Researchers have found a strong association between age and nephrosclerosis in healthy adults, and this association is not explained by kidney function and CKD risk factors, according to a report in Annals of Internal Medicine (2010;152:561-567).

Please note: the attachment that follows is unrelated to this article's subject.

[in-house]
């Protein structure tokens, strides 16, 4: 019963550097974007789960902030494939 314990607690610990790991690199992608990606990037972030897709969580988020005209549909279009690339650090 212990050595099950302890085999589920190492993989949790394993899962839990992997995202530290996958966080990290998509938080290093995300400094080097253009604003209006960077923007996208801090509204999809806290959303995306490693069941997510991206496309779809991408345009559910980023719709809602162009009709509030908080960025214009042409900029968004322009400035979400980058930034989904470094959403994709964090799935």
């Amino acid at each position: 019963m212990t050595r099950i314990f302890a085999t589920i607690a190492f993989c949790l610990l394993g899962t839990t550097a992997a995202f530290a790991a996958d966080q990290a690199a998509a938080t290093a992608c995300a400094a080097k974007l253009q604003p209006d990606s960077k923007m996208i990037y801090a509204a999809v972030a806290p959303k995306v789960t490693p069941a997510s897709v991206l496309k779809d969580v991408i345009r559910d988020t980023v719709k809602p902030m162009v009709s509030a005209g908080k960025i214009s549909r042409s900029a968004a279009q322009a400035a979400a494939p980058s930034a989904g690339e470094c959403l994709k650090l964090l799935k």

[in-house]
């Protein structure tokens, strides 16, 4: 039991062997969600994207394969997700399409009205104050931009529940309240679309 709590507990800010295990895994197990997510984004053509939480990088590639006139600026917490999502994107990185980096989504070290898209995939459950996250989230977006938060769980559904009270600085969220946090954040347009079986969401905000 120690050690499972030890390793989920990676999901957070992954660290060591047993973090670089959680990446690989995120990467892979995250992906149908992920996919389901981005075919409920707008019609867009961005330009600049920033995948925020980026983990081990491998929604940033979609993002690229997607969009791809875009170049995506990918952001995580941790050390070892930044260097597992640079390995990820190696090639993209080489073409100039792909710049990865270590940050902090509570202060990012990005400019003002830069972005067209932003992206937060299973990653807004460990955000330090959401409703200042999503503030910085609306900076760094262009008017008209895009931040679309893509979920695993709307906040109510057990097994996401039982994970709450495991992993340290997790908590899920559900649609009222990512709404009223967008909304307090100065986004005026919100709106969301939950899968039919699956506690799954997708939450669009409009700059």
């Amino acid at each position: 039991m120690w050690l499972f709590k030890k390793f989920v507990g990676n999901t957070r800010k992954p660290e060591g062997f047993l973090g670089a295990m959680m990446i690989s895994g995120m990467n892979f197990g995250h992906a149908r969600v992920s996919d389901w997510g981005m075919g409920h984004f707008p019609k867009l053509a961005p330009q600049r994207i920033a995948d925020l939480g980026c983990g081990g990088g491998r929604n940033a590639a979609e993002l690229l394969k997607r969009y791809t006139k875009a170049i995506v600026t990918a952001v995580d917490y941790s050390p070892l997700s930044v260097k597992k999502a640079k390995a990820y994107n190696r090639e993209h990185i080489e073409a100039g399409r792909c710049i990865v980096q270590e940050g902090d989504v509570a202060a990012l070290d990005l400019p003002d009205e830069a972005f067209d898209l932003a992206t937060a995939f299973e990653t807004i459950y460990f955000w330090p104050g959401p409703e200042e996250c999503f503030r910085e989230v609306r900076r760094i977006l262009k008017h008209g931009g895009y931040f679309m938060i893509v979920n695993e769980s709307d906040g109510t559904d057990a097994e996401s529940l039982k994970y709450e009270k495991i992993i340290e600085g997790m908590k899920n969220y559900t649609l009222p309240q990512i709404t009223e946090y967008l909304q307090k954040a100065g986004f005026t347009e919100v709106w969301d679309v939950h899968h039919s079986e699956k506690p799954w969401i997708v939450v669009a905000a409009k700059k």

Data from 1,203 adult living kidney donors—obtained from core-needle biopsy of the renal cortex during transplantation, medical records of kidney function, and risk factor information—indicate that the signs of chronic mild renal injury increase with age and are present even when kidney function is normal and testing reveals no damage. Nephrosclerosis (as evidenced by glomerulosclerosis, tubular atrophy, interstitial fibrosis, and arteriosclerosis) was present in 2.7% of subjects aged 18-29 years compared with 73% of those aged 70-77 years, according to a research team led by Andrew D. Rule, MD, MSc, of Mayo Clinic in Rochester, Minn. Adjustment for kidney function and CKD risk factors did not explain the age-related increase in the prevalence of nephrosclerosis.